Surgeon appeals battery conviction

January 30, 1994|By Jonathan Bor | Jonathan Bor,Staff Writer

With 50 patients and doctors crowding the courtroom, an eminent cancer surgeon who was convicted three months ago of improperly touching a female patient's genitalia has asked for a new trial on grounds that his lawyer bungled the case.

Through his new attorney, Anton Keating, Dr. George Elias of the University of Maryland Medical Center argued in a two-day hearing that his first lawyer failed to present key witnesses, botched legal motions, mumbled his closing argument, was intimidated by the judge and missed opportunities to discredit the woman.

The defense didn't stop there.

Treading gingerly, Mr. Keating told the judge who convicted Dr. Elias -- Baltimore Circuit Judge Clifton J. Gordy -- that he had been impatient and rude toward the defendant.

He also accused Assistant State's Attorney Videtta Brown of expressing personal opinions that weren't founded upon evidence.

All in all, he said, the criminal justice system had "a bad day" Nov. 8, when the judge found the doctor guilty of battery -- a misdemeanor -- after a trial that lasted scarcely more than an hour.

"The system went wrong in this court," Mr. Keating said Friday, the first day of a two-day hearing that ended yesterday. "It took a very fine human being, a man who has spent his whole life taking care of other people . . . and --ed it in one hour and five minutes."

Yesterday, Judge Gordy, who closed the hearing, reserved judgment.

The conviction arose from a 31-year-old woman's charge that during a breast exam in January 1993, Dr. Elias touching her vagina on the pretext that he was concerned about a cluster of spots on her upper thigh.

Dr. Elias said he never touched her vagina. Instead, he said, he felt her groin for swollen lymph nodes. He said he was concerned that the spots -- unpigmented areas on the black woman's skin -- may have been a sign of melanoma, a dangerous form of skin cancer that can spread to the nodes.

Formal and proud, Dr. Elias is director of cancer surgery at the University of Maryland. His new attorney took pains yesterday to display an impressive rack of credentials: hundreds of published articles, lectures around the world, memberships in major medical and surgical societies, a caseload of as many as 1,000 patients a year.

Dozens of loyal patients turned out for the hearing, so straining a small courtroom Friday that Judge Gordy arranged for more spacious quarters yesterday.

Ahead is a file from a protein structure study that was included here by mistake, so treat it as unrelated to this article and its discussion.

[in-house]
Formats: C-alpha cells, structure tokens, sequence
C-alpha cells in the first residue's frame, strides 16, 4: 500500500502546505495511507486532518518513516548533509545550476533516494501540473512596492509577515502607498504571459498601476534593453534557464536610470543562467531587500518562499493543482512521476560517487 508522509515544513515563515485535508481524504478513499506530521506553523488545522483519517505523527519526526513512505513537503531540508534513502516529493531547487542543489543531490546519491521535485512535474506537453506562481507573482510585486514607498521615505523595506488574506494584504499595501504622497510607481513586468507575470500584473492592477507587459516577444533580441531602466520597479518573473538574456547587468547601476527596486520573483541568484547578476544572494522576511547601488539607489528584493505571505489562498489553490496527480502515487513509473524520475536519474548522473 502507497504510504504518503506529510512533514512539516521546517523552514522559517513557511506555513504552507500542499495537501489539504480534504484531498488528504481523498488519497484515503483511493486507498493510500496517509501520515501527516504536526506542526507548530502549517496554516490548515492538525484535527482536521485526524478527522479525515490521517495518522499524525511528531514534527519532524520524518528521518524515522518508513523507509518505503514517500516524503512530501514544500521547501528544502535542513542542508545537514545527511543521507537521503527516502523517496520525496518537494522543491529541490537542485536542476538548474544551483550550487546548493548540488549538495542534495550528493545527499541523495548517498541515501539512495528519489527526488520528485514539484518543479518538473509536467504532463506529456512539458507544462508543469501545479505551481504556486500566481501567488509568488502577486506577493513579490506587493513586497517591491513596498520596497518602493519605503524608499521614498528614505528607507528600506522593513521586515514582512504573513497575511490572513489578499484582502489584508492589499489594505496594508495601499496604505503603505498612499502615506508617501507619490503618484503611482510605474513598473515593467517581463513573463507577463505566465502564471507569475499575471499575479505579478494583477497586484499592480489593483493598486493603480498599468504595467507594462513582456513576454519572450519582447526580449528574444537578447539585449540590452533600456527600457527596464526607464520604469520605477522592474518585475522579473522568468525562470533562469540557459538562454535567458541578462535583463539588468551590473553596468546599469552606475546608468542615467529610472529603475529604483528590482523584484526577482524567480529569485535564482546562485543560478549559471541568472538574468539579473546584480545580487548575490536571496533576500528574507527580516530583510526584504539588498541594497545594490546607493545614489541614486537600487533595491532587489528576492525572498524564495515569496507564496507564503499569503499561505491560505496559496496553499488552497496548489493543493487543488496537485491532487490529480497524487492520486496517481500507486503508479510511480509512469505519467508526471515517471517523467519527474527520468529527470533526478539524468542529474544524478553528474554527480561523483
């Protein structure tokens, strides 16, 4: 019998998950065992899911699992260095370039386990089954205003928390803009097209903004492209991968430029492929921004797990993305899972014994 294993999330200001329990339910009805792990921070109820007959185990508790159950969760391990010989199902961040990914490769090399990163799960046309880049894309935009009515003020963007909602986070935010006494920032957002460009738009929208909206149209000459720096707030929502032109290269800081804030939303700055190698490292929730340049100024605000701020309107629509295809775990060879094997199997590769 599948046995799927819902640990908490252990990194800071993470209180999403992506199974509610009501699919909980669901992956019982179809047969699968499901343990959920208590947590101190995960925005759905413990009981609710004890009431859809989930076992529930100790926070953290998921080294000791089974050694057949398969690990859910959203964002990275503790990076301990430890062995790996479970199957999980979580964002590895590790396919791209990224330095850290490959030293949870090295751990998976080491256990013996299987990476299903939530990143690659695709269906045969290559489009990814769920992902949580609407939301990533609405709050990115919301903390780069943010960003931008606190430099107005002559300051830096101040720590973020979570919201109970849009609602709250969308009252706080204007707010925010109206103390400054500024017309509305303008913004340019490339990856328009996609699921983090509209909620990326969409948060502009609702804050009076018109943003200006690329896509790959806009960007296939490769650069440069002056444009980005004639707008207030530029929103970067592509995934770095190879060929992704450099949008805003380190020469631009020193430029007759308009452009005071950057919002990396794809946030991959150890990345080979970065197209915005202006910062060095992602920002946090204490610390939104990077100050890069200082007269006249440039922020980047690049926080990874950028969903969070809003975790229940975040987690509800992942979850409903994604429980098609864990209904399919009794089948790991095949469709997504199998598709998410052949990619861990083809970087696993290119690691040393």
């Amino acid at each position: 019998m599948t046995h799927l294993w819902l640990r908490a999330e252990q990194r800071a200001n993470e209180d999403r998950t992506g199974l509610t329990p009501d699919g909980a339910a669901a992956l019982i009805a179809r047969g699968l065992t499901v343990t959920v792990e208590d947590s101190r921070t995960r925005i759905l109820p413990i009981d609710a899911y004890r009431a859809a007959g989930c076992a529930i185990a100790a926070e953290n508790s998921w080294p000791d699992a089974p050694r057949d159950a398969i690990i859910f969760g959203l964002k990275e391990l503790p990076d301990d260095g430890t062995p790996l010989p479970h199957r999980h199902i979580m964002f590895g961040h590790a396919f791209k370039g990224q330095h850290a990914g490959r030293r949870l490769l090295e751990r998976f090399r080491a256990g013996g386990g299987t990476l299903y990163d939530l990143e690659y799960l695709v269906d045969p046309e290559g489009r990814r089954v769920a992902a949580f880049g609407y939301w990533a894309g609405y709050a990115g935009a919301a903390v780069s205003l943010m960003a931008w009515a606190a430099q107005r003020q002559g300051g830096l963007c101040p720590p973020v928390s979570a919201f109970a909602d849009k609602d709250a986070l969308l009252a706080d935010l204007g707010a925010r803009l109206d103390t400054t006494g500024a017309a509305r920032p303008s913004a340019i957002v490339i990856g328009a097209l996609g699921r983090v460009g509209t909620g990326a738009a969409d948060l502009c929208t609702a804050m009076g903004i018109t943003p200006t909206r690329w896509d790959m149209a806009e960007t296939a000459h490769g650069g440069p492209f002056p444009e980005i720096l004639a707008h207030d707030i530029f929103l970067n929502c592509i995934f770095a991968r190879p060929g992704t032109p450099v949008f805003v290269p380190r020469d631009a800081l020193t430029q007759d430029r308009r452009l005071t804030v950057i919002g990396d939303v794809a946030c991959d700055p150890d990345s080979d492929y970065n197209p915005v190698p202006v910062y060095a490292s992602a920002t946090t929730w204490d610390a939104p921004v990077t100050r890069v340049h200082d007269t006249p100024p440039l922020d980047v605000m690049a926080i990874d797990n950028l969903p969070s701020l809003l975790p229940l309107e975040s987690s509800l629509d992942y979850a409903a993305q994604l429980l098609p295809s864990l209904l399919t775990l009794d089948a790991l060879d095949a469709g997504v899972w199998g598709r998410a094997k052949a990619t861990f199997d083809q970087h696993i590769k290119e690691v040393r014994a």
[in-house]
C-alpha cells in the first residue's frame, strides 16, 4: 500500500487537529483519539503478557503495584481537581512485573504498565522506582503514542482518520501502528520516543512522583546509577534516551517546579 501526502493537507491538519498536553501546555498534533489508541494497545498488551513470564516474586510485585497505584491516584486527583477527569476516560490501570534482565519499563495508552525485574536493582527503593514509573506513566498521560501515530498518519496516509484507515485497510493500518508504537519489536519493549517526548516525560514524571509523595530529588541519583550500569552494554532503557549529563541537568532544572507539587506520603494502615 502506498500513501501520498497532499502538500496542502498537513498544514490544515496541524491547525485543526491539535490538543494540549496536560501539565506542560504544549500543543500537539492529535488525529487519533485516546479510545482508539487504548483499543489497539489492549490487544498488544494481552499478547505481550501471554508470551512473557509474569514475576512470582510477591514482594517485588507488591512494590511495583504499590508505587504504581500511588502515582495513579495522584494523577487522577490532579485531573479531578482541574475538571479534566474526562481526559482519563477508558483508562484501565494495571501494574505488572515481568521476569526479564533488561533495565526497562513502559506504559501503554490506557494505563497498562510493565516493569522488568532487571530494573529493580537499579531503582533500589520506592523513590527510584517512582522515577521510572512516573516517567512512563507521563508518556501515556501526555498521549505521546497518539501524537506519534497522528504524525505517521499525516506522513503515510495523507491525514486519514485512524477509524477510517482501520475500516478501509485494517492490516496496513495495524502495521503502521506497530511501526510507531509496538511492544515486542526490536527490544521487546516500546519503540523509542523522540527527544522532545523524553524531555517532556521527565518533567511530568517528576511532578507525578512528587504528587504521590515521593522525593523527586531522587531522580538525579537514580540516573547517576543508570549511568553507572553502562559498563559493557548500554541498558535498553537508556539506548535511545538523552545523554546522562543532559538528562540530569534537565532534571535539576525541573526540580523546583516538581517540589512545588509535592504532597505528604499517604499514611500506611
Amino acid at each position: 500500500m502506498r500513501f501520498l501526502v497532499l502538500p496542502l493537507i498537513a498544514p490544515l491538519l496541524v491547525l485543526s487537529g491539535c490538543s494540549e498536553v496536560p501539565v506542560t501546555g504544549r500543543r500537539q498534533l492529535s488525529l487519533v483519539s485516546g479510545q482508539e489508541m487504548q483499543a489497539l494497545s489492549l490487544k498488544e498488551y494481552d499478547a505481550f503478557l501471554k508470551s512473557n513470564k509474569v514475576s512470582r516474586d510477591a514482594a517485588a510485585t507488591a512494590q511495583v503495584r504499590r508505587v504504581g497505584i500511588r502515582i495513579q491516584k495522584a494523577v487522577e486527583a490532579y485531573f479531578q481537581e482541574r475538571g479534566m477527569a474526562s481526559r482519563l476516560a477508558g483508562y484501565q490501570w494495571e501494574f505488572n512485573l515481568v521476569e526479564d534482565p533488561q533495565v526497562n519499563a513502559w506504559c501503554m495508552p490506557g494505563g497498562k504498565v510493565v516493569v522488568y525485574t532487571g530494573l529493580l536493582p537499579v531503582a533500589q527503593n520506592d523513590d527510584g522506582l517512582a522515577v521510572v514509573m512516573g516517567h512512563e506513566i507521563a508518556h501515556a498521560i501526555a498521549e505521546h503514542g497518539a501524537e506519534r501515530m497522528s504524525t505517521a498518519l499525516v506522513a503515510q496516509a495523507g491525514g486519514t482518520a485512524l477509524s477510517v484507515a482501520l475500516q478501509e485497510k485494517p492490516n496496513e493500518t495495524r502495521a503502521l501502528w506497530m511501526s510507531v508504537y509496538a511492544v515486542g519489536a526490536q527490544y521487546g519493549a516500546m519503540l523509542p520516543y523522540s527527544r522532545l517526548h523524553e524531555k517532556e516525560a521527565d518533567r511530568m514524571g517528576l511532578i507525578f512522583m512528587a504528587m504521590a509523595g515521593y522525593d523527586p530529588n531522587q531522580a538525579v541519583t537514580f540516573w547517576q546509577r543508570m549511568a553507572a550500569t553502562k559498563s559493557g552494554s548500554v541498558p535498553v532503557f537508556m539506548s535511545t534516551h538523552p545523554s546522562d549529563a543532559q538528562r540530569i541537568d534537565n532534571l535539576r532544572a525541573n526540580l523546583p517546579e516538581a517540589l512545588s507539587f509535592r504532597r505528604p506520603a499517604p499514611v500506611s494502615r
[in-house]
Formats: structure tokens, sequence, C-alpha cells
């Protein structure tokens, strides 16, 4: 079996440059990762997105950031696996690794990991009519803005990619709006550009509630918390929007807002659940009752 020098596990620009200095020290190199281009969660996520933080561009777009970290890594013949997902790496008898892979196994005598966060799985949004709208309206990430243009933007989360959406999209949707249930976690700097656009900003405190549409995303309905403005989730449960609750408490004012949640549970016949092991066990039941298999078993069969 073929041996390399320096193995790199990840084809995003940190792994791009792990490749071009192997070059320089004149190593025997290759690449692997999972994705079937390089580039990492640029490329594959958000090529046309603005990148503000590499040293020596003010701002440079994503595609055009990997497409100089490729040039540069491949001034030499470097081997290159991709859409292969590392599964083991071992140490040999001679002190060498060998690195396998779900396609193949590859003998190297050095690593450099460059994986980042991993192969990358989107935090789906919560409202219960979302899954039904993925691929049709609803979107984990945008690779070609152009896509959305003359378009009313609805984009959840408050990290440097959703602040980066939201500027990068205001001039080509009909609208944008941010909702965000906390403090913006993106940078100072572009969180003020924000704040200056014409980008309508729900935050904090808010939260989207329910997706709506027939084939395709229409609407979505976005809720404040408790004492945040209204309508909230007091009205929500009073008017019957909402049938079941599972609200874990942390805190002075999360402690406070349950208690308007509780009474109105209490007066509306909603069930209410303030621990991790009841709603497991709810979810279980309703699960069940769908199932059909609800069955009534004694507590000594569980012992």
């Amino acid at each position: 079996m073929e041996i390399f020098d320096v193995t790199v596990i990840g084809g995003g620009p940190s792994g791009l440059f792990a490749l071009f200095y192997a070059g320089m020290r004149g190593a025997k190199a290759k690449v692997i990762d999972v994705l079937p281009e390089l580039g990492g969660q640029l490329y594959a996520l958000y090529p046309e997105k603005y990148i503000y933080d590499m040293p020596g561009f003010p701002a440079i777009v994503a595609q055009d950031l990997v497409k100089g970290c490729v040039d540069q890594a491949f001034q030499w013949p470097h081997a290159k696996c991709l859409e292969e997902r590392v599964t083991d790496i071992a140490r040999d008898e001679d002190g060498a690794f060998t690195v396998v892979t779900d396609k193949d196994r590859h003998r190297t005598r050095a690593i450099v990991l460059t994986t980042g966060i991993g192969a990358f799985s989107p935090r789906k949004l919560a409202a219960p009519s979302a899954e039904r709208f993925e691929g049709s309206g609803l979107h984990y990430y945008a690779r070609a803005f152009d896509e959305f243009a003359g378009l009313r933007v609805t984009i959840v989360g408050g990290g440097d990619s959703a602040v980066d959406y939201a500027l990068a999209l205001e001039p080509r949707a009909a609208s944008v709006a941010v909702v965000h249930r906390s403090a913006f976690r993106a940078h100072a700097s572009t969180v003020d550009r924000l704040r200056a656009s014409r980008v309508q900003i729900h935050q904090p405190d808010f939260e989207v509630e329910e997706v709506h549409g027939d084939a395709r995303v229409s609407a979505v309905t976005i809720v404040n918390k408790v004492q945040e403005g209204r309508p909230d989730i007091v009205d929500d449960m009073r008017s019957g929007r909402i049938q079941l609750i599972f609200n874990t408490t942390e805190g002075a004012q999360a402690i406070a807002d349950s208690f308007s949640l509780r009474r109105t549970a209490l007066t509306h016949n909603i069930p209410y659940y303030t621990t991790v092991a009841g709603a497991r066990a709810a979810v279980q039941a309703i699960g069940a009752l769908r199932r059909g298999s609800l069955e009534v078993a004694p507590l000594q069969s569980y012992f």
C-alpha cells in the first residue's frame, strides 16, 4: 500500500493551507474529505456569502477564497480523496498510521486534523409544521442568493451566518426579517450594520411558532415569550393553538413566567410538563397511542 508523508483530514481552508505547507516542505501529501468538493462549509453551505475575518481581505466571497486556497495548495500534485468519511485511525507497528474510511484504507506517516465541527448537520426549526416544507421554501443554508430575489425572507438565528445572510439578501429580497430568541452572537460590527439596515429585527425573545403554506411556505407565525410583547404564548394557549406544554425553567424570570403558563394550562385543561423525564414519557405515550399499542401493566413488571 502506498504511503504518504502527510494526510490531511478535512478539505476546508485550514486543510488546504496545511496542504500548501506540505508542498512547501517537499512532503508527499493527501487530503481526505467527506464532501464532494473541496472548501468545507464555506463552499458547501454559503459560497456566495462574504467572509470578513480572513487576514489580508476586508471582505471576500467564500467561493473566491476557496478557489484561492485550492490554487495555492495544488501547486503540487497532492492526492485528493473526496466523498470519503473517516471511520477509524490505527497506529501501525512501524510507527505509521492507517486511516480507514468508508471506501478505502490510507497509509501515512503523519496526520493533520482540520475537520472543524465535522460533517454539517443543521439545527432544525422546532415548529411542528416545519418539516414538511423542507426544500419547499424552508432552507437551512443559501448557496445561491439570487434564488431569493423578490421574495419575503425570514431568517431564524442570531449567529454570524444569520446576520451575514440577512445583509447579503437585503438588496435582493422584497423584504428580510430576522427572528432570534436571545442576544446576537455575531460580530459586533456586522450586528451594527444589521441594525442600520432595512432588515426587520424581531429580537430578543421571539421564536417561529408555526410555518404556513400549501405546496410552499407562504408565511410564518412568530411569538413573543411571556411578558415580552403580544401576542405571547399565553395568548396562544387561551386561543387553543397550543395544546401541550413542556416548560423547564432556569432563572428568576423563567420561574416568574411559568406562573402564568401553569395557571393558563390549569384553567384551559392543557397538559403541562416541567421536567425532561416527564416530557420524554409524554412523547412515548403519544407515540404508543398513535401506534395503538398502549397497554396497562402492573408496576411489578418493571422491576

"This is the most bizarre thing I've ever been involved in," said Jim Kehoe, the former athletic director of the University of Maryland and one of Dr. Elias' cancer patients. "For him to be subjected to anything like this is simply a travesty. This is a class individual."

But the defense faces a tough challenge. Dr. Elias was convicted twice -- in April in District Court and again in November when he exercised his automatic right to a retrial. In both cases, he was represented by attorney Robert Mann. Both times, he waived his right to a jury.

"We've given him a fair trial twice," Ms. Brown said. "He is not entitled to the perfect attorney or the perfect trial. And I would remind you that he chose the same attorney twice."

Asked about this when he took the stand, Dr. Elias said: "We underestimated the case in the beginning. We thought it was ridiculous. I left it in Mr. Mann's hands. When we lost the second round, I thought there was a problem."

In the first trial, Judge Askew W. Gatewood acquitted the doctor of fourth-degree sexual offense but convicted him of battery -- offensive touching without any sexual motive.

The judge said both witnesses were credible, and that he didn't believe that Dr. Elias had really done anything wrong. He called the matter a "misunderstanding" between a doctor who tried to do the right thing and a patient who took offense at his well-intended exam.

Judge Gatewood said the doctor performed his examination "automatically" -- failing to explain exactly what he was doing and why. Without saying where the doctor touched his patient, he said the examination surprised and offended her.

In the second trial, Judge Gordy affirmed the battery conviction. He didn't explain the verdict, and fined the doctor $5,000.

Mr. Keating said the surgeon deserves a new trial so the judge can hear evidence that Mr. Mann failed to present. The evidence includes:

* Testimony of three doctors who showed up at the first trial, ready to say that Dr. Elias was correct to examine the groin. They were never called.

* Evidence that could discredit the accuser.

* Testimony about lupus, a disease of the immune system which has afflicted the patient for years. Yesterday, Dr. Ira Fine, a Baltimore rheumatologist, said lupus causes distorted thinking in to 50 percent of all cases.

* The patient's $7 million malpractice suit against Dr. Elias and the hospital. Mr. Keating said this shows a financial motive.

Mr. Mann, who did not attend the hearing, said in an interview that the motion for a retrial is a routine legal maneuver that is used when a defendant is close to exhausting his legal options. But he defended his performance, saying, for instance, that he decided not to call the doctors because the prosecution didn't challenge Dr. Elias' actions from a medical standpoint.

"But I hope he gets [a new trial]," Mr. Mann said.

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